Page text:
Angelina Jolie won’t mourn wicked women, she’ll celebrate them


In a new essay for ELLE, Angelina Jolie, who will reprise her role in Maleficent later this year, celebrates the power of the ‘wicked’ women of the world.

Ahead of her return to the screen as the ever-witchy, ever-misunderstood, brooding but brilliant villainess Maleficent, director, star, and all-around real-life queen Angelina Jolie has penned an essay that reframes the misrepresented women of history as not wicked, but woke.

As a woman who has been in the spotlight much of her life, branded as “crazy,” blamed for the dissolution of one of Hollywood’s most gilded love affairs, and come out on top, Jolie is perhaps the perfect person to finally be the one to say it: women aren’t sinful just because they are loud; the world simply isn’t willing to make room for our noise.

In a particularly powerful paragraph, Jolie makes a direct connection between the historical oppression of women for doing something so sinful as speaking their minds to her own very public past — a past that we, even as women, often criticized, joked about, and pored over articles in People for more details to obsess over. And though it seems obvious, and of course we know it intellectually, it’s rather striking to be reminded so bluntly, and by a woman so famously at the center of many a Hollywood witch hunt, that to be complicit in the casual villainizing of women is to add kindling to the fire that’s always threatening to engulf her.

"“Women could be accused of witchcraft for having an independent sex life, for speaking their mind on politics or religion, or for dressing differently. Had I lived in earlier times, I could have been burnt at the stake many times over for simply being myself.”"

And she doesn’t stop there. She goes on to cite the injustices of the world as they pertain to the constant and pandemic quieting of women, including referencing Iranian girls’ protests by dancing, Joan of Arc’s famous punishment for androgynous dressing, and even our inability to take women running for office seriously.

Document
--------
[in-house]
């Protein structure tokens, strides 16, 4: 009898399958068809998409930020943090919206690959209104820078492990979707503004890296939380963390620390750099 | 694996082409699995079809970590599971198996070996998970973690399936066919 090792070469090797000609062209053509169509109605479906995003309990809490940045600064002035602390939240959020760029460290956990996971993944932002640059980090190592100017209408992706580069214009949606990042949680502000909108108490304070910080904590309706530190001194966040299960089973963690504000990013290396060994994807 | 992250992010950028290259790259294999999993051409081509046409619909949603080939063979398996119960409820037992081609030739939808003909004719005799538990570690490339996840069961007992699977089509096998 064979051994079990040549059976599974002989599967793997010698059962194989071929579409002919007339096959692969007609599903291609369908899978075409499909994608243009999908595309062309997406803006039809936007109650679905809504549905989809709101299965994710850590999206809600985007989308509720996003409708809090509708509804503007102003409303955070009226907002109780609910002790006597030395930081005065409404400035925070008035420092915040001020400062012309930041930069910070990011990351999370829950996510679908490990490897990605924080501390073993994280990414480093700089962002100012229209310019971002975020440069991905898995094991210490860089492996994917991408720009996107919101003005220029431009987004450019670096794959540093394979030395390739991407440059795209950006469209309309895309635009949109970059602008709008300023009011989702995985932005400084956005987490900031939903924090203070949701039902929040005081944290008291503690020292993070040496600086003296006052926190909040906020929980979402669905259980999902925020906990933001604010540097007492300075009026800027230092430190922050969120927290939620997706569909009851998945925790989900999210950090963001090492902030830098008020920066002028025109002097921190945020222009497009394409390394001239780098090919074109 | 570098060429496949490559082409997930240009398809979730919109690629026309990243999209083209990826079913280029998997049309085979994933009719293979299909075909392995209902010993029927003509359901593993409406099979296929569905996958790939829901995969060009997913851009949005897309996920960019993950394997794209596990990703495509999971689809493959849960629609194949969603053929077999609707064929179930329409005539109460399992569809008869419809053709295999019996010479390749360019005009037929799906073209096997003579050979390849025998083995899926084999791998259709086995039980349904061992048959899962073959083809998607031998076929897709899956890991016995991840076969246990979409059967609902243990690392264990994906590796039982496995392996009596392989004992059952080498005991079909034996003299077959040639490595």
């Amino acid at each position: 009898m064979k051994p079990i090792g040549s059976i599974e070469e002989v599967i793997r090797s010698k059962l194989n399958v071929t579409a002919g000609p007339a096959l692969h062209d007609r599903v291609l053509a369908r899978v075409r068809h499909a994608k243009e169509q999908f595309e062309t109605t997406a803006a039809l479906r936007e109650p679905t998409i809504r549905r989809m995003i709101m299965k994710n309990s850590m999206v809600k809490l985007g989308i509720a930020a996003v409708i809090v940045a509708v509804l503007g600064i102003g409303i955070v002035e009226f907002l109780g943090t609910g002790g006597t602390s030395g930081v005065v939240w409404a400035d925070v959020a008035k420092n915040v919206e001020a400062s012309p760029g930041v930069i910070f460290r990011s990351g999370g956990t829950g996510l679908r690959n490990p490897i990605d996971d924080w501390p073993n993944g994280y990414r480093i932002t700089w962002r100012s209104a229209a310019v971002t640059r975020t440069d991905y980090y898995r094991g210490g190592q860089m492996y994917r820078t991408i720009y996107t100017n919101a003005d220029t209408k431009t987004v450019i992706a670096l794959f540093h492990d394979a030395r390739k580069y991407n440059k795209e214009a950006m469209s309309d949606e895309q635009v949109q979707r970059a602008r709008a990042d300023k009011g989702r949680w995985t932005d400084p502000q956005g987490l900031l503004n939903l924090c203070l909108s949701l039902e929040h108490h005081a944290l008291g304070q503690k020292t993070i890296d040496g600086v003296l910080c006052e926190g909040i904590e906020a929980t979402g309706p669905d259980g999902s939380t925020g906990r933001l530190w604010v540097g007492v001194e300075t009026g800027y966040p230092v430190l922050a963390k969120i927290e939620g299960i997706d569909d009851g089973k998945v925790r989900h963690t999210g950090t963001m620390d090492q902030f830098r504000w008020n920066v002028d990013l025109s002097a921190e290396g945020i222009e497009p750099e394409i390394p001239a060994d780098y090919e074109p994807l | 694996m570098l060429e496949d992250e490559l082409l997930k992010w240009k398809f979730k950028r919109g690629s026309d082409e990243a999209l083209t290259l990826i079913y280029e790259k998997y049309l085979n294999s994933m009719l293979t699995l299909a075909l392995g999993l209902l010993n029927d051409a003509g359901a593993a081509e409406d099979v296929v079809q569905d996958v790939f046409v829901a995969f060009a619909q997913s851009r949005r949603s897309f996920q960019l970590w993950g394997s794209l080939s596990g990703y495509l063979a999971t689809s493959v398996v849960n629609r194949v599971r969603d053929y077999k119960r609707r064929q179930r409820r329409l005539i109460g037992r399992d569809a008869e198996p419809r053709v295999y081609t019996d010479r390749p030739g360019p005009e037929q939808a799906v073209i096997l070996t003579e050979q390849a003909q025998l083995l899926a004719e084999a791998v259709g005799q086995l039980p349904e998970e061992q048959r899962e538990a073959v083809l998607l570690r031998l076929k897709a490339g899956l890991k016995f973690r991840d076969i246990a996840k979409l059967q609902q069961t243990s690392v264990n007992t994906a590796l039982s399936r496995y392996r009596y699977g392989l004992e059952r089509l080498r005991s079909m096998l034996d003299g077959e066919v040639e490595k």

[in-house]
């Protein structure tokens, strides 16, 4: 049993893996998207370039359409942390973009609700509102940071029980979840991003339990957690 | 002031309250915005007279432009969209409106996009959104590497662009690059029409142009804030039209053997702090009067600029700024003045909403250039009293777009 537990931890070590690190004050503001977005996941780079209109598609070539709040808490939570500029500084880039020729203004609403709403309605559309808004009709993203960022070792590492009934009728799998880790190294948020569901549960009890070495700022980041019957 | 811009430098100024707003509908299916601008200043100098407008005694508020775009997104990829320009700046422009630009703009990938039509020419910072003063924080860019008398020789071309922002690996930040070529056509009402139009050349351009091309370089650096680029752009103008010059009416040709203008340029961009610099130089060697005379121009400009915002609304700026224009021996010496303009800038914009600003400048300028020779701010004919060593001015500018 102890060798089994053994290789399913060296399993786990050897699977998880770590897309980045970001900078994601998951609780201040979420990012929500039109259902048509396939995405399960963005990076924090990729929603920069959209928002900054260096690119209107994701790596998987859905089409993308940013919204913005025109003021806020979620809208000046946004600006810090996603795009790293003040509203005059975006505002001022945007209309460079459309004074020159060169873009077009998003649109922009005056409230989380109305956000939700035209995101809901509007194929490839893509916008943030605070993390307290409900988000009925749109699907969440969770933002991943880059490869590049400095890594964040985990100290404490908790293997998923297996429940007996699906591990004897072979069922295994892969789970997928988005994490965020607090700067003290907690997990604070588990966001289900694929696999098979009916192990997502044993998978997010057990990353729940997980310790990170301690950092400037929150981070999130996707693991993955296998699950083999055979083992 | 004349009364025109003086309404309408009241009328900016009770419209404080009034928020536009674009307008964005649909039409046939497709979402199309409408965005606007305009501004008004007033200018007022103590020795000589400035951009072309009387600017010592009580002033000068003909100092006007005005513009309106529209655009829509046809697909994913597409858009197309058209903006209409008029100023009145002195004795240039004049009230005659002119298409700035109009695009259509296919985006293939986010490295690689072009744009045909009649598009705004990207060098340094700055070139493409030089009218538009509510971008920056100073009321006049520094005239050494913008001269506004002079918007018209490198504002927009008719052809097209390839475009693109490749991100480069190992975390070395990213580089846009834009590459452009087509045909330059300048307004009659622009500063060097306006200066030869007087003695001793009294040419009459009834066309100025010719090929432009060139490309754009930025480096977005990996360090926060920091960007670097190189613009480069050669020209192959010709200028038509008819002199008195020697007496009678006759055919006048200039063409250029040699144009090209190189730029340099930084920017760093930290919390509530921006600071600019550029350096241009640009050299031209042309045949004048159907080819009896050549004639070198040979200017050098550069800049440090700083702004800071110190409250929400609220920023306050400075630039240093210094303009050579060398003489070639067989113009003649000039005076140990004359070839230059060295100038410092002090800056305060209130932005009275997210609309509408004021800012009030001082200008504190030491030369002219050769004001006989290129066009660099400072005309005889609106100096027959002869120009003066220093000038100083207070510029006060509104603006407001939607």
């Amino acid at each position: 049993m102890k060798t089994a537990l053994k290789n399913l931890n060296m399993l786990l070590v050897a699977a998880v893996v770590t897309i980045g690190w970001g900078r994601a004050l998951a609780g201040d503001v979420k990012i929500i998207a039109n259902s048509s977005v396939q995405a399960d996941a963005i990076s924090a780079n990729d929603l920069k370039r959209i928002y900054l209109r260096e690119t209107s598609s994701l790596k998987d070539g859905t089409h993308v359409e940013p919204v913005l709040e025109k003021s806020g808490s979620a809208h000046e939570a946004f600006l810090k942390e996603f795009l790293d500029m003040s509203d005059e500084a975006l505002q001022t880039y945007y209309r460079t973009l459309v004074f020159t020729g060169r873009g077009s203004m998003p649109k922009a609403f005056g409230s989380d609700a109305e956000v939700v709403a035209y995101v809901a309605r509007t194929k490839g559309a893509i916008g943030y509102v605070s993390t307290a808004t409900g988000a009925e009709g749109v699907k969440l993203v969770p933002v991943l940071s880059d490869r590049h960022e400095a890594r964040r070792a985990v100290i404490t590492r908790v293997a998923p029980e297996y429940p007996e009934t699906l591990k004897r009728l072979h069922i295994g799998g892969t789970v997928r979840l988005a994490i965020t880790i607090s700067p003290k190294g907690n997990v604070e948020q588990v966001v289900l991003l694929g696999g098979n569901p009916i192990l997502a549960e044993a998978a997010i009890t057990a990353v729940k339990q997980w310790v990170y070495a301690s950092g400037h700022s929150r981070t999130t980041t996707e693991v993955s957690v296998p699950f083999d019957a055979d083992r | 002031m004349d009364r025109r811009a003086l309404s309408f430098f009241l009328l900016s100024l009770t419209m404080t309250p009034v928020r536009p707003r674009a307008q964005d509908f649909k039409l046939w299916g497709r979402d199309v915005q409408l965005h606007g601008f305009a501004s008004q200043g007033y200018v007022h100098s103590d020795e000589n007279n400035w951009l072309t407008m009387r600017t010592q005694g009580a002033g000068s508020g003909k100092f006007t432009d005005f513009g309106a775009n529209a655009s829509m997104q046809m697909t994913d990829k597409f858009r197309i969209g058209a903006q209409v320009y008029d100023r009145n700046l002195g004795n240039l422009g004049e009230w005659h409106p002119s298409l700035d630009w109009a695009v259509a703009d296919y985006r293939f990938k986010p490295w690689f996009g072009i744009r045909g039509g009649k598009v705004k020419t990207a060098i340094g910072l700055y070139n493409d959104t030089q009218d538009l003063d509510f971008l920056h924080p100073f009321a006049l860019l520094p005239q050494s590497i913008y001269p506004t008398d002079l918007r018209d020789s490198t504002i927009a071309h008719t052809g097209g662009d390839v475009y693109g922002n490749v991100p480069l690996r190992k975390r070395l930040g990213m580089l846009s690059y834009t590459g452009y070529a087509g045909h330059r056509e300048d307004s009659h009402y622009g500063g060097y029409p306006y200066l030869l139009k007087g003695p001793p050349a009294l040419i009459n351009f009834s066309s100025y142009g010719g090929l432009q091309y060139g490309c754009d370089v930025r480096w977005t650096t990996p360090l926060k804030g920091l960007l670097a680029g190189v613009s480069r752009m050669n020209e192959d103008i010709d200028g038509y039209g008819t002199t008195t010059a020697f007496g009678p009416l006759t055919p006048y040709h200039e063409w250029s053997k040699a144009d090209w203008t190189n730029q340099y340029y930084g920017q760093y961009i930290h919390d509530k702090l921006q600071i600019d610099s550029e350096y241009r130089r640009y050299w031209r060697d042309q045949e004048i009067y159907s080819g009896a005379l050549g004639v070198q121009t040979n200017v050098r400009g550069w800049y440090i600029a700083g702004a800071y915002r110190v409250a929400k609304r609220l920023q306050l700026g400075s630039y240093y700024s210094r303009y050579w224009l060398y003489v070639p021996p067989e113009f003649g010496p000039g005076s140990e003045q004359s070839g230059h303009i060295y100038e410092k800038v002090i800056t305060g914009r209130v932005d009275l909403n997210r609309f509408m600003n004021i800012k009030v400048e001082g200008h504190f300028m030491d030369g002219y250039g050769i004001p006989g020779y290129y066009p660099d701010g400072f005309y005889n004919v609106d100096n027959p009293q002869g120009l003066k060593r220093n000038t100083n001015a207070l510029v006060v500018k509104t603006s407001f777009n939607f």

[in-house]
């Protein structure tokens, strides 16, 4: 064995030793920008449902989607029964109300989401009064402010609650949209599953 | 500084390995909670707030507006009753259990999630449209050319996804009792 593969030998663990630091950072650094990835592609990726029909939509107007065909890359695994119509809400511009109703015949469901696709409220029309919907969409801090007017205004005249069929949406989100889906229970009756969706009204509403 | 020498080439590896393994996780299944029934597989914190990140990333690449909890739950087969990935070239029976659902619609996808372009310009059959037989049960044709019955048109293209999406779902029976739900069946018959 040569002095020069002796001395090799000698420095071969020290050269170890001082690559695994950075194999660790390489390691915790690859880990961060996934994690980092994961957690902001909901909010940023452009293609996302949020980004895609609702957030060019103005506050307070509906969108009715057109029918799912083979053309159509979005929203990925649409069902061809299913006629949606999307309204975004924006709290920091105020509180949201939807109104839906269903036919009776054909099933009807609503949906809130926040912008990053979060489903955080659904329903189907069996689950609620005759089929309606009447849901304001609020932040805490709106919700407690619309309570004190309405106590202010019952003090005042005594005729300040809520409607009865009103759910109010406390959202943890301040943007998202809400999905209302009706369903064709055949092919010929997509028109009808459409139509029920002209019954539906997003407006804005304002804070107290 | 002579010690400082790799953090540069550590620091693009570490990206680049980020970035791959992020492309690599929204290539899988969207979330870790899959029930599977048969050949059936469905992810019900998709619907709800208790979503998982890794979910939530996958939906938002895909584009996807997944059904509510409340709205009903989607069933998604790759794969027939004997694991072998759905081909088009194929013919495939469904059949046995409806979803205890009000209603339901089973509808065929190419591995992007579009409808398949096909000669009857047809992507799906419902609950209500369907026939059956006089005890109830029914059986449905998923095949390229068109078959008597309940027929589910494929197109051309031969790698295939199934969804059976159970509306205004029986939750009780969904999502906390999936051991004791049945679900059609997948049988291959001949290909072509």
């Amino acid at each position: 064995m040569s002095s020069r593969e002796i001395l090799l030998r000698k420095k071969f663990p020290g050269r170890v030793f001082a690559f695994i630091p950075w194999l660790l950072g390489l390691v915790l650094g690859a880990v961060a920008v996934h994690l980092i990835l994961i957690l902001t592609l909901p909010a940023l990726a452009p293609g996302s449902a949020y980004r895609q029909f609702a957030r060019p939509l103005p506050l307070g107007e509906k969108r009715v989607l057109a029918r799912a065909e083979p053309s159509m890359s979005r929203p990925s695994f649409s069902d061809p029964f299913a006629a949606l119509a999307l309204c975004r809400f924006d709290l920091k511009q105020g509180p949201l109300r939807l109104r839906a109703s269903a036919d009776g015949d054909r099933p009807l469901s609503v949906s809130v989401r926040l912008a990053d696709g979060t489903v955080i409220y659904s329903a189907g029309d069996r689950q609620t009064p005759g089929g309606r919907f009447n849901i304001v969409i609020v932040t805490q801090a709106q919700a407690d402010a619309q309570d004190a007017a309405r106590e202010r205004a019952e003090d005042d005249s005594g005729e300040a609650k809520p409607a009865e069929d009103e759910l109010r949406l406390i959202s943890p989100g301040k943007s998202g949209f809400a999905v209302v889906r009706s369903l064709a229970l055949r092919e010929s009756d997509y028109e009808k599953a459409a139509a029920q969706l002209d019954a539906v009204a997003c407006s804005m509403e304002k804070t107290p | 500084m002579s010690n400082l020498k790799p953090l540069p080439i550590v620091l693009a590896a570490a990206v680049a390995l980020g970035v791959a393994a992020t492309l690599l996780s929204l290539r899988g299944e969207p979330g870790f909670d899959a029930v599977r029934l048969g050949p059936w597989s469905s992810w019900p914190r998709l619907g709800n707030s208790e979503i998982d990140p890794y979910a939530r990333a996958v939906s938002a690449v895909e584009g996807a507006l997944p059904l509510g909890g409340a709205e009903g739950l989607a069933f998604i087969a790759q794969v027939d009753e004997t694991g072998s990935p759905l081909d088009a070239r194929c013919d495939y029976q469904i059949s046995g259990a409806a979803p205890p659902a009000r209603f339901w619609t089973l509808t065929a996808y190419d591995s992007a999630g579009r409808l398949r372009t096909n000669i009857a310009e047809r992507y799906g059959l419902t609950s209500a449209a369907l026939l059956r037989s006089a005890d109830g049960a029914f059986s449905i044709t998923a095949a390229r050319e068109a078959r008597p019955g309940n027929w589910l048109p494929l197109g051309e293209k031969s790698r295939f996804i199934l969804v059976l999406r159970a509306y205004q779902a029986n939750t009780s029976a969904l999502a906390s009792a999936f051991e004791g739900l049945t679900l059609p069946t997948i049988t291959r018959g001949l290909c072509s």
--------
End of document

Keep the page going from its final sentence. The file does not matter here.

"“Since time immemorial, women who rebel against what is considered normal by society — even unintentionally — have been labeled as unnatural, weird, wicked, and dangerous.”"

As she so eloquently and viscerally reminds us that women are still struggling to both fit within the boxes we’ve made for ourselves, and destroy the boxes that have been made for us. We’re aware of the world’s desire to make us smaller, and as such, we navigate it, and we’re trying, desperately, to live outside of the narrative that will keep us silent. We’re willing to say what we think, fight for what we believe, and scream about what we feel, and we’re desperate to hold onto the private, vulnerable parts of ourselves that make us whole. We’re longing to reverse the curse, and we’re safe in the tower, where it’s just us and those who understand us. We’re wicked witches, and we’re royalty, and we’re the knights who will save us.

Or, as Jolie so beautifully posits, we may not be perpetually in the middle of a choice between triumph and tragedy, peace and peril, ferocity and fire. We may be at the forefront of it.

"“But it is also true that women don’t wake up every morning wanting to fight. We want to be able to be soft and nurturing and graceful and loving — not everyone is born to fight. And we don’t have magical powers. What we do have is the ability to support one another, and to work with the many great men who value and respect women as their equals.”"

The right to choose has always been one that women have had to fight for, in almost every arena. What Jolie has illuminated here is, while we’re still working toward change, we have the ability to make choices that can move us in the right direction. So we’re not the wicked witch, or the princess, or the knight after all. We’re the storyteller.

light. Related Story. Brie Larson: We need more women to become film critics

Find the interview with Jolie article on ELLE